| Savings & Tips
Hand reaching from bed to turn off or snooze alarm clock on nightstand

As days get shorter and nights get longer, we have a lot to look forward to. There are pumpkin patches, football games, and picturesque leaves piled high. There’s also the end of Daylight Savings Time, on November 4, when we set our communal clocks back an hour.

Change is always hard, but every situation has its bright side, too. With a little prep, you can make this autumn — even with the time change — your best season yet!


Pro: Gain an hour of sleep

When the clock slips back an hour at 2 a.m. on November 4, we gain an extra hour. In everyone’s favorite benefit of Daylight Savings, that’s an extra hour to sleep. Time to enjoy those extra Z’s!

Con: Facing an incorrect alarm clock

There are few things more disorienting than waking up only to realize you have no idea what time it is. Is it earlier than you think? Later? With some clocks automatically changing for Daylight Savings Time and others not, time can get a little fuzzy.

Tip: Change the clock before going to sleep

Before heading to bed on the 3rd, reset your clocks. Check your phone’s settings to see if it automatically adjusts time or if you’ll need to manually make the change. Consider updating other clocks before bed, like those on your microwave and TV, at the same time.


Pro: Earlier sunrise and fewer sleepy drivers

An extra hour of sunlight before your morning commute can make a big difference. Not only will you avoid that difficult-to-see-in dawn light, but you might also avoid driving alongside so many sleepy commuters. With an extra hour of sleep of the 4th and an hour more of natural light to wake up to every morning, we can all wake up (and drive) a bit more refreshed.

Con: Darker nighttime drives

The compromise for sunnier mornings, however, is darker evenings. For many, that means driving home from work once the sun has already gone to bed for the night. Because visibility goes down with the sun, it’s crucial to drive carefully when commuting home after sunset! In the dark, 20/20 vision is nearly impossible to sustain, our depth perception and field of vision decrease, and colors become more difficult to distinguish.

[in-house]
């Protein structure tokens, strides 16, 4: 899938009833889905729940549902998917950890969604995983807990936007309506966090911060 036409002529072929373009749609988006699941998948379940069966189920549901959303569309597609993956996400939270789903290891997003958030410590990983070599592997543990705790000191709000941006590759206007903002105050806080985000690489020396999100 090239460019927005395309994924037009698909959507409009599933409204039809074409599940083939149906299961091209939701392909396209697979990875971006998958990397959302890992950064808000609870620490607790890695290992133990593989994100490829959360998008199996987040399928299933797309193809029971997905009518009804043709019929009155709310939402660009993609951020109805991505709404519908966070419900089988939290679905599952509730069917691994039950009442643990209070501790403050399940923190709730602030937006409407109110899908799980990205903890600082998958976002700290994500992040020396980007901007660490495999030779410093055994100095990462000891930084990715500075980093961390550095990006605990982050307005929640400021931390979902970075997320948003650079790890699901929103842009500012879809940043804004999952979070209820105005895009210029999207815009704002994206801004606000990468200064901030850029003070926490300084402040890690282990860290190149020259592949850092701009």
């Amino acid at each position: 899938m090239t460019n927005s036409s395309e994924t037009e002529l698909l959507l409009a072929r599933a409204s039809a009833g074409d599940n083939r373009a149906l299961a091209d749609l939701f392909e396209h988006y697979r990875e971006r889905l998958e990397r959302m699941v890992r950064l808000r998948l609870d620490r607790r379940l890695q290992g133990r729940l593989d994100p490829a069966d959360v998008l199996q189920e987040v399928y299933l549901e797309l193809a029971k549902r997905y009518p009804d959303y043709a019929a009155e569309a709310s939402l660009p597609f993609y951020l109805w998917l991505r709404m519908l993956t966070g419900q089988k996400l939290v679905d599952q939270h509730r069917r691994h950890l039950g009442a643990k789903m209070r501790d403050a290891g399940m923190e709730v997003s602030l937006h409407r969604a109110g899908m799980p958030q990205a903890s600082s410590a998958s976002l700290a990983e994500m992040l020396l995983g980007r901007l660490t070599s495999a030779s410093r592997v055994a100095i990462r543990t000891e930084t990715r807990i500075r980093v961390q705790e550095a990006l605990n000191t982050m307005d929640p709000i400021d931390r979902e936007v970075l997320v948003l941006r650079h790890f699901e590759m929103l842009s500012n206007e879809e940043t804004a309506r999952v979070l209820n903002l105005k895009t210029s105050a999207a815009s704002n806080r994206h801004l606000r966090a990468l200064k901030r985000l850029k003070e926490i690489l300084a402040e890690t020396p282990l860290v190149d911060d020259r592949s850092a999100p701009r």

Tip: Prepare for dark drives

Dirty windshields can refract light from oncoming headlights, leading to dangerous blurry vision. Dim headlight bulbs can leave you driving practically blind. Prepare for more nighttime drives by taking care of common car issues in advance and checking out our top tips for driving safely after dark.


Pro: Electricity usage decreases

The primary purpose of Daylight Savings Time has been to maximize natural daylight, although the financial motivation of this has varied over the years, shifting from additional farming hours to a decrease in electricity usage. An often quoted 1970s study found Daylight Savings time produces a 1% decrease in electricity usage, most likely due to less reliance on indoor lighting during this time.

Con: Overall energy expenditure actually increases

Further studies have found that Daylight Savings Time does not produce significant decreases in energy usage – in fact, some studies suggest that energy consumption can even increase.

On one hand, Daylight Savings Time extends the hours of daylight we have to use productively, but on the other, it increases the time we spend using our heating and cooling systems. The energy benefits of more natural daylight are effectively canceled when we crank up our heat or A/C.

Tip: Watch how much energy you use

When you come home to a dark house and a darker sky, it can be tempting to blast the heater and get cozy; however, there are many greener ways to stay warm and reduce your heating bill! Invest in a great pair of fuzzy socks, make sure your doors and windows are sealed properly, and wear another layer of clothing. Grab an extra blanket to sleep with. Lower your thermostat by a few degrees – you likely won’t feel a difference.

Spring forward, fall back. Spring forward, fall back. There’s nothing to hate about Daylight Savings Time. Change is natural! Make the most of this change in seasons and double check your car insurance. You may need more or less coverage for a new season of life, just like you may need more or less blankets at night!